WAUKESHA - Cold temperatures and a long drive didn't stop Brian Byrne and John Holden from making the trip from Chicago to the Waukesha County Airport on Saturday, Oct. 24 for President Donald Trump¹s campaign rally.
“He (Trump) tells it like it is,” Byrne said. “We're sick of being lied to. A lot of people think he's not transparent, but that's why we love him, because he's the most transparent president we've ever had.”
This is the second Trump rally that they've attended. Holden said they come out to see how many Trump supporters there are for themselves, rather than relying on the media.
“We don't believe the polls. We think the media is lying to us,” Holden said. “And we want to see for ourselves all the energy that we see on TV and all the people.”
Byrne and Holden were among the thousands of supporters waiting outside to enter the rally. Vendors lined up, offering a wide range of Trump merchandise, such as hats, flags, scarves and blankets. Some supporters stopped to take a photo with a life-size Melania Trump cutout.
There were a few scattered people with masks, and free, optional masks were offered at the beginning of the line to get inside. However, one supporter, Amy Prens, said that those who are critical of the lack of masks should turn to religious faith.
“It's (COVID-19) a non-issue for me,” Prens said. “If God wants me sick, I'll be sick. But I think it's fake. The whole thing is fake.”
Prens said that Trump is helping the United States return to Christian values.
“I think he is a Godsend, and I back him up and there's a movement in this country,” Prens said. “And even though it's not being seen on regular television, there's a lot of people following him and believing what he's doing.”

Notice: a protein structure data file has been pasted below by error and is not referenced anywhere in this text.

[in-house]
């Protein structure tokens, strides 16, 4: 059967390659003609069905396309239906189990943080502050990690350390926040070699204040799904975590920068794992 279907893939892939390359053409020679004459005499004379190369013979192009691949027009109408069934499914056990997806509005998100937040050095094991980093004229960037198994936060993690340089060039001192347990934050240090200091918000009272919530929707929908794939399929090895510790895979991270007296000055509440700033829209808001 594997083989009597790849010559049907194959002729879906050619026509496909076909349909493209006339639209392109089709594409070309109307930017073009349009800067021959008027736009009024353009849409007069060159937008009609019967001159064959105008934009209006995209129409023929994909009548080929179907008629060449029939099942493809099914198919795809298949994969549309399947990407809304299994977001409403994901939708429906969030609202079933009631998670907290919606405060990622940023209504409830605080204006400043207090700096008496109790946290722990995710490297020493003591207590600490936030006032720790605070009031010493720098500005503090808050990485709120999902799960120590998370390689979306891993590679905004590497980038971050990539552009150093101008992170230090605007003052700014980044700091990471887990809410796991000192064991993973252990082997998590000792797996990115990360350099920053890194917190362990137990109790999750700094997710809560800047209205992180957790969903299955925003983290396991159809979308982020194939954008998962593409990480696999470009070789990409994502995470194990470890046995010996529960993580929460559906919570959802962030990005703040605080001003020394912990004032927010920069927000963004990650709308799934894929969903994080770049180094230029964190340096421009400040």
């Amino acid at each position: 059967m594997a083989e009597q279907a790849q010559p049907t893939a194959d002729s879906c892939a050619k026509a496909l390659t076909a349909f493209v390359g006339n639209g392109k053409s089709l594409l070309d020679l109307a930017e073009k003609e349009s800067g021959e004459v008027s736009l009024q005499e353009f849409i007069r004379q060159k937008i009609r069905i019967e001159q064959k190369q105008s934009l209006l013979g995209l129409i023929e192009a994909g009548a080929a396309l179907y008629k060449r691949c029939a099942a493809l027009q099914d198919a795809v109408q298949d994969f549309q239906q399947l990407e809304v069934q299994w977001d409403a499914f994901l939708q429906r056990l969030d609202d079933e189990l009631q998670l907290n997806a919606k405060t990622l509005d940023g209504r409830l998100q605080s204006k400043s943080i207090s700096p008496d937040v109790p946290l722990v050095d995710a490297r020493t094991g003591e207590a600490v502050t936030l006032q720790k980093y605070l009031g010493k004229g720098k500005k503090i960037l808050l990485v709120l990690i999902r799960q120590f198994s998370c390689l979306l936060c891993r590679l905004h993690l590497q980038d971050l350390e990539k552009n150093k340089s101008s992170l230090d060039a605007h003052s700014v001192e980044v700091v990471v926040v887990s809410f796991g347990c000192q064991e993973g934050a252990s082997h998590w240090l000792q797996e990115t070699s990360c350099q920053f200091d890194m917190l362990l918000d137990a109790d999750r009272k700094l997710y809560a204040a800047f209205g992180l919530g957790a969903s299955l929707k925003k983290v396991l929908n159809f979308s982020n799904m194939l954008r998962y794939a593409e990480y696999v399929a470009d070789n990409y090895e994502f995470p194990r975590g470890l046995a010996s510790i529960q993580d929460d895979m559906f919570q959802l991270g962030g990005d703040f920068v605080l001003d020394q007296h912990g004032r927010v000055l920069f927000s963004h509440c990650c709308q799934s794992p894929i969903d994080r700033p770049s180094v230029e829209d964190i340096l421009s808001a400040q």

As groups of supporters walked past, Bryan Holland, who came from Monroe, stopped them to ask if they'd sign his petition to recall Wisconsin Gov. Tony Evers. Holland said he knew he had to do something after the riots in Kenosha. He said Lt. Gov. Mandela Barnes and Evers “practically incited the riot.”
“I wish he (Evers) would maintain law and order to where they can protest, but they shouldn't be blocking traffic,” Holland said. “They shouldn't be vandalizing our state property and they shouldn't be looting.”
Many stopped to sign his petition.
Across the road from the rally, Jenn, who declined to give her last name, stood alone with a sign that read: “Stop the Hate, Dump Trump.” She said a couple other people joined her for a short period of time, but for the four hours that she stood there, she was mostly alone.
“I just think that Trump has brought the hate to the surface that people might have not brought and said out loud before,” Jenn said.
She said that, for her, being against Trump is not a matter of politics, and it is more so about promoting love and equality.
During her time standing outside with her sign, she said, supporters have yelled hateful things at her, calling her derogatory names and telling her she should be killed. However, she said that people driving by and showing her support keep her going.
Jenn is from Waukesha, and she said Trump supporters in the city should consider what it is like to live as someone who is discriminated against.
“I just think there's a large white middle- to upper-class population that has never experienced hardship,” Jenn said. “They've never been discriminated against and they just don't know what it's like to be living in somebody else's shoes.”
Supporters continued to line up to get inside the rally that was expected to begin at 7 p.m. According to Byrne, these rallies are places of friendship and supportiveness.
“There's just great energy. I mean, everybody's having a good time,” Byrn said. “They're laughing. Everybody's friendly. Yeah, it's really awesome. It's a great experience.”